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Neurosci Lett. 2000 Mar 10;281(2-3):123-6.

Partial neuroprotection of in vivo excitotoxic brain damage by chronic administration of the red wine antioxidant agent, trans-resveratrol in rats.

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Department of Biology, University of Bologna, Via Selmi 3, 40126, Bologna, Italy.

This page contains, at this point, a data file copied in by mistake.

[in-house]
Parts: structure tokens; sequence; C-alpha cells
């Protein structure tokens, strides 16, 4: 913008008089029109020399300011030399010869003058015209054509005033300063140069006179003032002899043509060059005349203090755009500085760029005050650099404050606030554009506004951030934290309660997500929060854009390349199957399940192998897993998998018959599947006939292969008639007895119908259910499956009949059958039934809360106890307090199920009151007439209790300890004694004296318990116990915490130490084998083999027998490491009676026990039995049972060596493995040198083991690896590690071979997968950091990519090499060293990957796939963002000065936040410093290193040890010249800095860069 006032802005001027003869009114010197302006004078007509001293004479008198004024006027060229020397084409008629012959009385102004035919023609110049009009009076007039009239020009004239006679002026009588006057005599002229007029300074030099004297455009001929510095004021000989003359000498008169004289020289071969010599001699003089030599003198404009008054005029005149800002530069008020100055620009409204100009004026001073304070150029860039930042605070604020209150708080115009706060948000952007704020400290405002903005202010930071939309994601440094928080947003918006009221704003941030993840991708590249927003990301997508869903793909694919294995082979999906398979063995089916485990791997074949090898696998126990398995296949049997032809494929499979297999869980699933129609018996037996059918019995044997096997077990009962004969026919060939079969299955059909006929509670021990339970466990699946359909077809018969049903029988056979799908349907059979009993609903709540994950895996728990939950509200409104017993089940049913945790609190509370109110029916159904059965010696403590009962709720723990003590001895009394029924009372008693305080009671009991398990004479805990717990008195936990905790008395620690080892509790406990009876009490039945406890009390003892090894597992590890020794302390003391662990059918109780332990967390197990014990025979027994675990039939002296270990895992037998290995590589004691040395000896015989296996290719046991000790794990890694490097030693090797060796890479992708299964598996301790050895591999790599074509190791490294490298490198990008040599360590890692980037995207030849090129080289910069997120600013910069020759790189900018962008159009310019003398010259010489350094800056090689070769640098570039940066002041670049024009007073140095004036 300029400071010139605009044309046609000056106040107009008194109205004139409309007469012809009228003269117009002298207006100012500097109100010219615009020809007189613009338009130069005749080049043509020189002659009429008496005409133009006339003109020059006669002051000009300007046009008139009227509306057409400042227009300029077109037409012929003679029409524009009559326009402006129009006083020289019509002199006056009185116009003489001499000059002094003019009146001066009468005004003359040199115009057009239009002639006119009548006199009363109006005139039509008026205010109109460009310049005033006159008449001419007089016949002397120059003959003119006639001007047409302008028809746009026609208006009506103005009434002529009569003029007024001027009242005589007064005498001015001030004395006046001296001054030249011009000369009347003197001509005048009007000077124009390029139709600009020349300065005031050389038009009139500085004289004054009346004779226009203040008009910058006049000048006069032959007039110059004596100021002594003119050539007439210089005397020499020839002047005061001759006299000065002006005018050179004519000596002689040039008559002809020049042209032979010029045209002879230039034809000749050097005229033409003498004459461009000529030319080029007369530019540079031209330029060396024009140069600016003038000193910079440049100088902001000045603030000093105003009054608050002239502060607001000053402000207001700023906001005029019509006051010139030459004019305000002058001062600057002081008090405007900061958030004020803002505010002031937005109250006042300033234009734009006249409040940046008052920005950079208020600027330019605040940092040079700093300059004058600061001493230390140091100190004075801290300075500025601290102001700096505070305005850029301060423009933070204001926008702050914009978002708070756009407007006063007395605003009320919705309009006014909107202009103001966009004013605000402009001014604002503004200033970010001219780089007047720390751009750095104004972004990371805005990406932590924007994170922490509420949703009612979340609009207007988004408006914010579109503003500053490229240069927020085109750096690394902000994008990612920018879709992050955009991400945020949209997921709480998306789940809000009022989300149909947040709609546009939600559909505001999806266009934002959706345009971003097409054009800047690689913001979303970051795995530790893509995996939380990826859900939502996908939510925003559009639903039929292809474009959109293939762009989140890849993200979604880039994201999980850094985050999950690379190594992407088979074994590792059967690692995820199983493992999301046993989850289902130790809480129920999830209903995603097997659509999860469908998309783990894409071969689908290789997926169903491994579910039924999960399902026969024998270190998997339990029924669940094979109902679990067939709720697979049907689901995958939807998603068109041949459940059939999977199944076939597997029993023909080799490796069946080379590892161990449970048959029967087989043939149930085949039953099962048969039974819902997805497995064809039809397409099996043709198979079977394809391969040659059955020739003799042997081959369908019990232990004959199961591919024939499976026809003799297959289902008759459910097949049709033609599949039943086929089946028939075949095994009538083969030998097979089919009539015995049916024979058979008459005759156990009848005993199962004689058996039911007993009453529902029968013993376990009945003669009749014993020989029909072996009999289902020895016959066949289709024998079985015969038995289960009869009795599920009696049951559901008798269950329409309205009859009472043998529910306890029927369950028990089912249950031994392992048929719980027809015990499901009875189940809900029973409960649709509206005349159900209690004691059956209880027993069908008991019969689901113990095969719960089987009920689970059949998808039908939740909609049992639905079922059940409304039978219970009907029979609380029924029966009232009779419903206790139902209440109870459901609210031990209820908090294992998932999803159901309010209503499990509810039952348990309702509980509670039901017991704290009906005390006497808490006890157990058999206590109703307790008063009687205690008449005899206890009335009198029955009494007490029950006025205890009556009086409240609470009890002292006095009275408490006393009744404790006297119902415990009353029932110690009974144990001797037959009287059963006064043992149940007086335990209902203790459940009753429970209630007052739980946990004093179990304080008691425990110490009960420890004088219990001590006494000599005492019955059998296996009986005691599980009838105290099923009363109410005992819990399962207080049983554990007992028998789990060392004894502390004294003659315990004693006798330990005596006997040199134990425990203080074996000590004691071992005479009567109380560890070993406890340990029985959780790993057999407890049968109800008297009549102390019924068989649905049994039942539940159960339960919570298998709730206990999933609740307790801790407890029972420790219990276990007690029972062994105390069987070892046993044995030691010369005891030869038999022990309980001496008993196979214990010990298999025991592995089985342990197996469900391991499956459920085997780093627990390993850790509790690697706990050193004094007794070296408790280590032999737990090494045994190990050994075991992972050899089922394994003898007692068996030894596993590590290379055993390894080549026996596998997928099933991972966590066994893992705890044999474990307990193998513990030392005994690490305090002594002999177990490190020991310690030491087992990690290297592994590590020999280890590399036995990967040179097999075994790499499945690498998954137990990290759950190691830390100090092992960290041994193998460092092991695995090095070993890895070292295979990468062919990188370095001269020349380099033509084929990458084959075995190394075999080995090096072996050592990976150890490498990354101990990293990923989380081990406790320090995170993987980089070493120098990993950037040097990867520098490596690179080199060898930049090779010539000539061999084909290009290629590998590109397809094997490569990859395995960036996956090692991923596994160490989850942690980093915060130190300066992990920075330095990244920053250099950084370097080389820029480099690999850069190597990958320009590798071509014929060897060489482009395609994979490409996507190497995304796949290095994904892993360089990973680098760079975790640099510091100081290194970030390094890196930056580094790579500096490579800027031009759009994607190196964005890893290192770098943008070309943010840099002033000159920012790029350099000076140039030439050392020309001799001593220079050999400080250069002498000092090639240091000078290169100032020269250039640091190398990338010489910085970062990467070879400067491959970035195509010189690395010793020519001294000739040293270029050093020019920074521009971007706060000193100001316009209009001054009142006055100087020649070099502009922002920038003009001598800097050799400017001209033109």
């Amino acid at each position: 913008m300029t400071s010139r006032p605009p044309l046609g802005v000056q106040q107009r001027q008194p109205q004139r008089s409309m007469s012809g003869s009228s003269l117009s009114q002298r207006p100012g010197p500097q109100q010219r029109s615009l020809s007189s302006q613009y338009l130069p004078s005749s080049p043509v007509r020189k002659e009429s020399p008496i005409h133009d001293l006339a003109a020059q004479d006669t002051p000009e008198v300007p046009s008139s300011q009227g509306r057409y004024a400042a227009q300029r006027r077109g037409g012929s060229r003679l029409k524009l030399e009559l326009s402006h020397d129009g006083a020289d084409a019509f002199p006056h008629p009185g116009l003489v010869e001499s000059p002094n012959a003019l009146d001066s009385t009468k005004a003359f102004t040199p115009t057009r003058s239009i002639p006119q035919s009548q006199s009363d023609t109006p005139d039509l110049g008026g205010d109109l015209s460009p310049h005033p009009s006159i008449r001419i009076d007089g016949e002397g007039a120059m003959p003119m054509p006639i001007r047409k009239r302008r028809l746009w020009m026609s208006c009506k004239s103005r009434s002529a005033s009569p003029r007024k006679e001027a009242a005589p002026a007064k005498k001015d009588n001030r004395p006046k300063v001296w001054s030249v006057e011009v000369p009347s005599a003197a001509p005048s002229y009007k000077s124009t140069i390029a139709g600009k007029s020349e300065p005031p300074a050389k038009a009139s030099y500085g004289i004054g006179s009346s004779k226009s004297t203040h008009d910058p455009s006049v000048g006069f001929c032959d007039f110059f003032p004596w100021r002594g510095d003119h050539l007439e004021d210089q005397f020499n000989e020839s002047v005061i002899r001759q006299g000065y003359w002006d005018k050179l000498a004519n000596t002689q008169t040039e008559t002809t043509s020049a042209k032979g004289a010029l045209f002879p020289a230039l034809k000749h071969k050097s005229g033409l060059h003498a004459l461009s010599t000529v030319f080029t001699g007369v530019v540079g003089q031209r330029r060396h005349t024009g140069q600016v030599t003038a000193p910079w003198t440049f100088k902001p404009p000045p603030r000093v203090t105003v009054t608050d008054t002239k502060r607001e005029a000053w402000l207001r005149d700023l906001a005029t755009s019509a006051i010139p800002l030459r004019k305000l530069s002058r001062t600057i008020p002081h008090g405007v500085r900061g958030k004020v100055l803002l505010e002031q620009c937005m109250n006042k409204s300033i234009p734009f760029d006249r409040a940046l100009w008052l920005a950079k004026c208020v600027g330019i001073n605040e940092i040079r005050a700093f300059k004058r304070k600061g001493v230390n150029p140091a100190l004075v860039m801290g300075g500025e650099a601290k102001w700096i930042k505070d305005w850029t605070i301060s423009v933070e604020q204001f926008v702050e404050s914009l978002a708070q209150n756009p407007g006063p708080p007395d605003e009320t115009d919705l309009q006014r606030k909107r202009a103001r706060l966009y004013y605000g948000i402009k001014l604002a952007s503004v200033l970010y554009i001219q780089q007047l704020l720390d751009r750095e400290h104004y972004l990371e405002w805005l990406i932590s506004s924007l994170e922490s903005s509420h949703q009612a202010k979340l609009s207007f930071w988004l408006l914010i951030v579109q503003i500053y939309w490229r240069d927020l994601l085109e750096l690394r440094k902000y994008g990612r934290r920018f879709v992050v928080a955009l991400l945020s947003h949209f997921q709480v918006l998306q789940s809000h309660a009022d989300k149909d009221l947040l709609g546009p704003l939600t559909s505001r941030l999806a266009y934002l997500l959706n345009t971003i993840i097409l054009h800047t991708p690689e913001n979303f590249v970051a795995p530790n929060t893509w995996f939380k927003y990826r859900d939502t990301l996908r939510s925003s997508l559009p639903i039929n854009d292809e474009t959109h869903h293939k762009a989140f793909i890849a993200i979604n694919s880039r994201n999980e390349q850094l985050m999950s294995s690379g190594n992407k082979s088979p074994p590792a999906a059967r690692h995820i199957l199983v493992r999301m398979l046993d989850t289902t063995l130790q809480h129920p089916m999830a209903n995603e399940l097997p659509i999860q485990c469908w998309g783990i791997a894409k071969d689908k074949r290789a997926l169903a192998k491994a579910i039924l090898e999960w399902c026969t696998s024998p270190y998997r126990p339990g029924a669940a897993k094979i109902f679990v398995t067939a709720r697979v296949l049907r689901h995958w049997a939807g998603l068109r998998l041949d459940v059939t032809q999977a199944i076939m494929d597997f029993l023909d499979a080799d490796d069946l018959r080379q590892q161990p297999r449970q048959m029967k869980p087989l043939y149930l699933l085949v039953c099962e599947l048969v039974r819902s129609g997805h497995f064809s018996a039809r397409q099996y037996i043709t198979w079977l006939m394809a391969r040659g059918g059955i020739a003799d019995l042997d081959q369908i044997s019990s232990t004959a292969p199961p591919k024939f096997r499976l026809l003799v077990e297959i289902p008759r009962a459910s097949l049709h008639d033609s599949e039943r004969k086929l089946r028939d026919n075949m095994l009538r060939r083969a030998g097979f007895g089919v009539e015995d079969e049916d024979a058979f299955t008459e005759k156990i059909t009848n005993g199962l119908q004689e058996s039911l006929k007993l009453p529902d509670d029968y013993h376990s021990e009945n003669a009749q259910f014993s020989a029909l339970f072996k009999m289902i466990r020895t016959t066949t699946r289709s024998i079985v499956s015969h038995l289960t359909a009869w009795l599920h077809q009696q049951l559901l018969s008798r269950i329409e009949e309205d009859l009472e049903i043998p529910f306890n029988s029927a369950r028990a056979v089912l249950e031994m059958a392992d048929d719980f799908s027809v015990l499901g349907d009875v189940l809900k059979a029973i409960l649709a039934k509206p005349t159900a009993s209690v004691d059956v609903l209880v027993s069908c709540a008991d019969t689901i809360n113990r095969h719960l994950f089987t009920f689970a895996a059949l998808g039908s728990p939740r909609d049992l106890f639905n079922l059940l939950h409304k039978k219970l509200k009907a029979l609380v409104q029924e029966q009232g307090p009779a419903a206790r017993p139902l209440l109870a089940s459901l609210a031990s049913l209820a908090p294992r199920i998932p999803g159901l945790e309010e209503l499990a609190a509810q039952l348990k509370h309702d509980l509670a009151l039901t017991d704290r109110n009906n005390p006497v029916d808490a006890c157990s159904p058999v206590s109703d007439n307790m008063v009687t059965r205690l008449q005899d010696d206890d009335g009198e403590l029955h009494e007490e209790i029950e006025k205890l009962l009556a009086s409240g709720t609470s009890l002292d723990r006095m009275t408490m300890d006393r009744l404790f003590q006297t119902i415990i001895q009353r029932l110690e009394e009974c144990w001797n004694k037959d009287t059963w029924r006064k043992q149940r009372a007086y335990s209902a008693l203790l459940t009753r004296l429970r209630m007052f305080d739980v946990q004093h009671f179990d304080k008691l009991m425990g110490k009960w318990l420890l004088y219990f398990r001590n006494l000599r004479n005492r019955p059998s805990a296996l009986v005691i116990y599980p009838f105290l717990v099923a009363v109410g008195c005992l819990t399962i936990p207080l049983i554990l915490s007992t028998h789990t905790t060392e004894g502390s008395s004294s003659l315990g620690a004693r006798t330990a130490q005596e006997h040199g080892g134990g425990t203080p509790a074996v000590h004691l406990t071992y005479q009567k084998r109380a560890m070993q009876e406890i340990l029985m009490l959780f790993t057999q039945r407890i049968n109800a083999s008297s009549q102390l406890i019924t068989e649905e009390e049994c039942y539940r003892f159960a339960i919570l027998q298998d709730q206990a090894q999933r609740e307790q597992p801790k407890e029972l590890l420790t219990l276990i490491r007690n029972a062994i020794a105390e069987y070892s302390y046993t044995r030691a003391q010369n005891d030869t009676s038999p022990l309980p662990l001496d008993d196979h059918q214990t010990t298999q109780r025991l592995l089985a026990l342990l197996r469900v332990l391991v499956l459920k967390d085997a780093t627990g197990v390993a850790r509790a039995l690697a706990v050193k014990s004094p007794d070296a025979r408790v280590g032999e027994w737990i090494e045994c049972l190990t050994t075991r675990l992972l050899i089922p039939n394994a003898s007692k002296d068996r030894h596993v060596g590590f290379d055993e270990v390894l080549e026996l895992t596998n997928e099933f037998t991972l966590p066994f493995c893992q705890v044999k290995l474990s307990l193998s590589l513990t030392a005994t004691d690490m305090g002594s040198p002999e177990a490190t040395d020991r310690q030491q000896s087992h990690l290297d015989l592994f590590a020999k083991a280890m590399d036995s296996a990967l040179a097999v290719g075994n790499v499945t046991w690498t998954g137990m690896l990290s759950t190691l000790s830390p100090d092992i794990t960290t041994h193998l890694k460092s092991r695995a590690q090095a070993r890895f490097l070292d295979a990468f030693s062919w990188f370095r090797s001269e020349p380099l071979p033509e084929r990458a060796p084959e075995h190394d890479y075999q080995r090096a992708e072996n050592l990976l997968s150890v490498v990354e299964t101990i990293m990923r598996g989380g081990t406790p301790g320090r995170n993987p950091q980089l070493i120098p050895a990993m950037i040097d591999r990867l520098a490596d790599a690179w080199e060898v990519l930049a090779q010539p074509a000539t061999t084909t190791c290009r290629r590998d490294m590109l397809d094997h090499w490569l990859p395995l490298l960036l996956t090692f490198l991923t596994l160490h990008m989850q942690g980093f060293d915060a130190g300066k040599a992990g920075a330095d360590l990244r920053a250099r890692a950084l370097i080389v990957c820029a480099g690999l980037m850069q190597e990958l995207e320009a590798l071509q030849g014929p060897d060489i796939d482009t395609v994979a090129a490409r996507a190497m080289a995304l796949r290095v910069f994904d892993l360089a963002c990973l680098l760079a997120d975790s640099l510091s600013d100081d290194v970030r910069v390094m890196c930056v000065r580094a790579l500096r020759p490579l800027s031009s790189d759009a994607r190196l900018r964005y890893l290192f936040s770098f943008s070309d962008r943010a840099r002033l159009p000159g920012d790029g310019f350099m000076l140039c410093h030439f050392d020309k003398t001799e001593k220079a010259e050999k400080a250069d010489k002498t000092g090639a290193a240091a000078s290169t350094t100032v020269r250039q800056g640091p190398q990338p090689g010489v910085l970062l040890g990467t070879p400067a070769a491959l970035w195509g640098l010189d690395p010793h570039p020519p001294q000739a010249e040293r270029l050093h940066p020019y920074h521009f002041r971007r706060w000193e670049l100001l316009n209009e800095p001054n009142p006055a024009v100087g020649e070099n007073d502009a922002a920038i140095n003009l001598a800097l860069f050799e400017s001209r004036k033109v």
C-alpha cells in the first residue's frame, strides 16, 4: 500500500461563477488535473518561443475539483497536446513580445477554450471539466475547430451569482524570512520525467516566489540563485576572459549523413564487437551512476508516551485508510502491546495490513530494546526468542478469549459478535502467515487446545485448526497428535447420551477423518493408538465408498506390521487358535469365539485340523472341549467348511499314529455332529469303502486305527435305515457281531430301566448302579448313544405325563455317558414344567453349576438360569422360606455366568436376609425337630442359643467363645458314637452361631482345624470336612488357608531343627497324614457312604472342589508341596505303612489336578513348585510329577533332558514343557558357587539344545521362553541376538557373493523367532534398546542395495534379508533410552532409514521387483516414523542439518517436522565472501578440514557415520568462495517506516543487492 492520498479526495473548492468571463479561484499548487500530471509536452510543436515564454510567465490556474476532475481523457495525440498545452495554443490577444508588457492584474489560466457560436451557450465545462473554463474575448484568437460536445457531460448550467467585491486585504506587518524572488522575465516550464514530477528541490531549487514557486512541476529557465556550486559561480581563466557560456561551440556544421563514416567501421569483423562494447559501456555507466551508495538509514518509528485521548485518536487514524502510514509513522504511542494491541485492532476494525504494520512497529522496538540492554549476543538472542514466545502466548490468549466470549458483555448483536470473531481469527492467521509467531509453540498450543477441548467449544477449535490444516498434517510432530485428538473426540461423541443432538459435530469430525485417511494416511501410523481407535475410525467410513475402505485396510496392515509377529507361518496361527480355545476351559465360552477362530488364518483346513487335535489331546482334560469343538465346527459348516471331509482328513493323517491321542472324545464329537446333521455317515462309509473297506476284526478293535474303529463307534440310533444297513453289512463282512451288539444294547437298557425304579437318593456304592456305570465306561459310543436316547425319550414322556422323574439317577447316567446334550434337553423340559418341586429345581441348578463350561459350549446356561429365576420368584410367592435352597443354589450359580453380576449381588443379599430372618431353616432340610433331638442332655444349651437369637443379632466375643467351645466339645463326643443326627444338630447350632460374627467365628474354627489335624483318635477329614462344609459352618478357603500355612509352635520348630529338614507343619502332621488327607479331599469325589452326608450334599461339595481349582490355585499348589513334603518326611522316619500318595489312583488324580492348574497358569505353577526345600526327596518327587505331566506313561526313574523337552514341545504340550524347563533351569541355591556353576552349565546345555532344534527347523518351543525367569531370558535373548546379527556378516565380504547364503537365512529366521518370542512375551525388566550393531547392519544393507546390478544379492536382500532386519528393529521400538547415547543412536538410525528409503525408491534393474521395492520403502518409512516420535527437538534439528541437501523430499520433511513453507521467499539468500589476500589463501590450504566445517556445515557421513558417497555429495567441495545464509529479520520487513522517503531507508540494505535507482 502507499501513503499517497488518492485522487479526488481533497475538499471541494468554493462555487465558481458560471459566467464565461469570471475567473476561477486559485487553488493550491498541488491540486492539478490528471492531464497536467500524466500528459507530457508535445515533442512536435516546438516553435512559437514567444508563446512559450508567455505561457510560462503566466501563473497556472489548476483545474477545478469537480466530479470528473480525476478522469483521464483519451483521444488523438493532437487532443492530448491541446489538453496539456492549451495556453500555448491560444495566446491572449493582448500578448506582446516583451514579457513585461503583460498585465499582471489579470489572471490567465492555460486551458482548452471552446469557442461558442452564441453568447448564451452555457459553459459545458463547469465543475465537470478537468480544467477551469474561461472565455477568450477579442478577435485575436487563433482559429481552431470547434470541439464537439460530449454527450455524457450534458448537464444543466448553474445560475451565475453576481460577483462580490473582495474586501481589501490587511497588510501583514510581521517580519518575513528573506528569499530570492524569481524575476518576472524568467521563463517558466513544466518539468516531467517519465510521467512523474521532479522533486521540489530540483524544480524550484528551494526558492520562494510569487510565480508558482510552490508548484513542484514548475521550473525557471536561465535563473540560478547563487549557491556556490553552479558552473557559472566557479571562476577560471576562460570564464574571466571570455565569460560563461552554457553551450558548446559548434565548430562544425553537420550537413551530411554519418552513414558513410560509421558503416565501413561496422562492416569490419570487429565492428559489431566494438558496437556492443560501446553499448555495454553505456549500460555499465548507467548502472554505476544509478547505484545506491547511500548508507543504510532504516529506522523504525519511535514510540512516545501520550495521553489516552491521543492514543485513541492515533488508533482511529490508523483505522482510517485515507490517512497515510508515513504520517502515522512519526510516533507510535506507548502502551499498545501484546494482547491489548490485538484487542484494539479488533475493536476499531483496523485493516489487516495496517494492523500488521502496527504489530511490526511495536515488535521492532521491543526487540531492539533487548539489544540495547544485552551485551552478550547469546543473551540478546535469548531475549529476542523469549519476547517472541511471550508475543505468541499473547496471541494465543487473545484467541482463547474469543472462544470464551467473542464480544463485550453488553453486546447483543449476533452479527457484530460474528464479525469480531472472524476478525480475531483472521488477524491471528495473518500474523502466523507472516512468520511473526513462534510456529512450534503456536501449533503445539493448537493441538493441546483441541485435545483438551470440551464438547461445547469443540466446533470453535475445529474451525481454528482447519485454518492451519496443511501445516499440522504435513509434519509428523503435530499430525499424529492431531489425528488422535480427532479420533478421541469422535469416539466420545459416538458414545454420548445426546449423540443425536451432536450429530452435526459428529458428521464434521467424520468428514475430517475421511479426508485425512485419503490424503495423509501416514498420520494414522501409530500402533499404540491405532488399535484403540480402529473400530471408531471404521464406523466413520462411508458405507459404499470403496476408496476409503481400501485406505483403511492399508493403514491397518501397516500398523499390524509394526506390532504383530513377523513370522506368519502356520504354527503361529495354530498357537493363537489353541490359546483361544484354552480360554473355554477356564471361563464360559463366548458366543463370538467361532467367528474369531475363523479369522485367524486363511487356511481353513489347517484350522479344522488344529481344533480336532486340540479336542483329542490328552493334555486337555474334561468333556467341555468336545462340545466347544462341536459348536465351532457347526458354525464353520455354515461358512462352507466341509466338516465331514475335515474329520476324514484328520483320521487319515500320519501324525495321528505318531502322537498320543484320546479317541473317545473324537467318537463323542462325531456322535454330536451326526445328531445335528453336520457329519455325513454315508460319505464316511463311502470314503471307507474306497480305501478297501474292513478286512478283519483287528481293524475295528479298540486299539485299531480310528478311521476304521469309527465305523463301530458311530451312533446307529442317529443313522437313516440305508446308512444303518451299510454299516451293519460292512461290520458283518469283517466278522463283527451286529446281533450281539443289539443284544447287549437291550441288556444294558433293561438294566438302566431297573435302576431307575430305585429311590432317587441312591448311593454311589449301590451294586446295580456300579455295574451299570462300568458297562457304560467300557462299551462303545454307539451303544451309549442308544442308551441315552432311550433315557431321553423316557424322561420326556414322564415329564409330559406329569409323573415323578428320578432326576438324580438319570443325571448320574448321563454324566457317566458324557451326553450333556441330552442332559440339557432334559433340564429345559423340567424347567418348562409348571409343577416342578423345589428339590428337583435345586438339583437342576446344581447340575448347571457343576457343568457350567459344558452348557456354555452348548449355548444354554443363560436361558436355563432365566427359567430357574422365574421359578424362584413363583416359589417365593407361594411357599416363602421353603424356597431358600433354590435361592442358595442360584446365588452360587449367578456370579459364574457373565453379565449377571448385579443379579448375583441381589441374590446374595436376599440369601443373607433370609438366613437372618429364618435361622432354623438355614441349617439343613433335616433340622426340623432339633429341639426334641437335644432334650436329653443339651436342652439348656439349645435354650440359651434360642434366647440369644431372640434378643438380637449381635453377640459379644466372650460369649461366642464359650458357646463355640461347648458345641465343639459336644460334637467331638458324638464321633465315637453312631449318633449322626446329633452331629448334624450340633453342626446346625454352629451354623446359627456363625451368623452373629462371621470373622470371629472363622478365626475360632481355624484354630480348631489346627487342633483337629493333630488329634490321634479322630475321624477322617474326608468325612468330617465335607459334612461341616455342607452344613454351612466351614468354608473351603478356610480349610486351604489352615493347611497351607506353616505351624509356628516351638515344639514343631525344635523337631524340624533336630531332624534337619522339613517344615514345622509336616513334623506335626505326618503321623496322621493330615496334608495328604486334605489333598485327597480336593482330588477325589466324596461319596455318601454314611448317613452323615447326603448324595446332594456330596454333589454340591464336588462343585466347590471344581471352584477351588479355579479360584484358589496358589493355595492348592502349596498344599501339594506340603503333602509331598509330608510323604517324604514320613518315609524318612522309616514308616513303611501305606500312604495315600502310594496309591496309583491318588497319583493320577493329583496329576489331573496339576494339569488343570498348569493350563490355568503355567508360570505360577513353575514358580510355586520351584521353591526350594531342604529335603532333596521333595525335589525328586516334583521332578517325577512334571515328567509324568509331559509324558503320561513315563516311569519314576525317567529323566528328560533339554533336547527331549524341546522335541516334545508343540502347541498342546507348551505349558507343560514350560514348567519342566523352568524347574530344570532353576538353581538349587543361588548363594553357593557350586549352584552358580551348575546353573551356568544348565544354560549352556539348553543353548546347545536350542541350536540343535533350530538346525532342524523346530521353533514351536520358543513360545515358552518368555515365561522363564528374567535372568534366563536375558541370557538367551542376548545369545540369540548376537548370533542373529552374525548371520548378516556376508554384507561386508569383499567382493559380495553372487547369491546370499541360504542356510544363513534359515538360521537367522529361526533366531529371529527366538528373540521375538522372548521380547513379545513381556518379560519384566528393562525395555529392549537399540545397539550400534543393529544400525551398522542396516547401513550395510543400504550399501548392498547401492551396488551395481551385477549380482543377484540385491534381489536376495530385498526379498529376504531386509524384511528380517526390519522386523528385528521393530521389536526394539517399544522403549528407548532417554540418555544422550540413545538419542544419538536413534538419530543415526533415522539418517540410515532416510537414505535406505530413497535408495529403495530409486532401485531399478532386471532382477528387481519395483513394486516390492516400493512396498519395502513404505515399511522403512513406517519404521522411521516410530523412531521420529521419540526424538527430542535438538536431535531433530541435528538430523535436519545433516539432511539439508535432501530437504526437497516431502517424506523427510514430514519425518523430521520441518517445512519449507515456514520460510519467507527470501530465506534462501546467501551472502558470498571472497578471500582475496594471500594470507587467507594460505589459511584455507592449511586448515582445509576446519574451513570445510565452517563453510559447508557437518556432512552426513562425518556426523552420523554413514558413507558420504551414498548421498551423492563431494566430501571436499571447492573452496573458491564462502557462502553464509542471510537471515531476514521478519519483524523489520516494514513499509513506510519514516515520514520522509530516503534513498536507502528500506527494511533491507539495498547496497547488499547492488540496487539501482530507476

The antioxidant compound trans-resveratrol, is found in substantial amount in several types of red wine and is considered one of the substances responsible for the lower incidence of coronary heart diseases among regular consumers of such wines, an effect also known as the French paradox. It has also been proposed that resveratrol may have beneficial effects against neurodegenerative diseases. We report here that chronic administration of resveratrol to young-adult rats, significantly protects from the damage caused by systemic injection of the excitotoxin kainic acid, in the olfactory cortex and the hippocampus. The same treatment, however, is not able to give any significant protection in an ex vivo model of simulated ischemia on hippocampal slices in vitro. This first evidence of a partial neuroprotective action of chronic administration of resveratrol in vivo, suggests that other models of neurodegenerative injury, and in particular of excitotoxic brain damage, should be investigated in order to assess the potentiality for resveratrol to be used as a pharmacological tool for neuroprotection.

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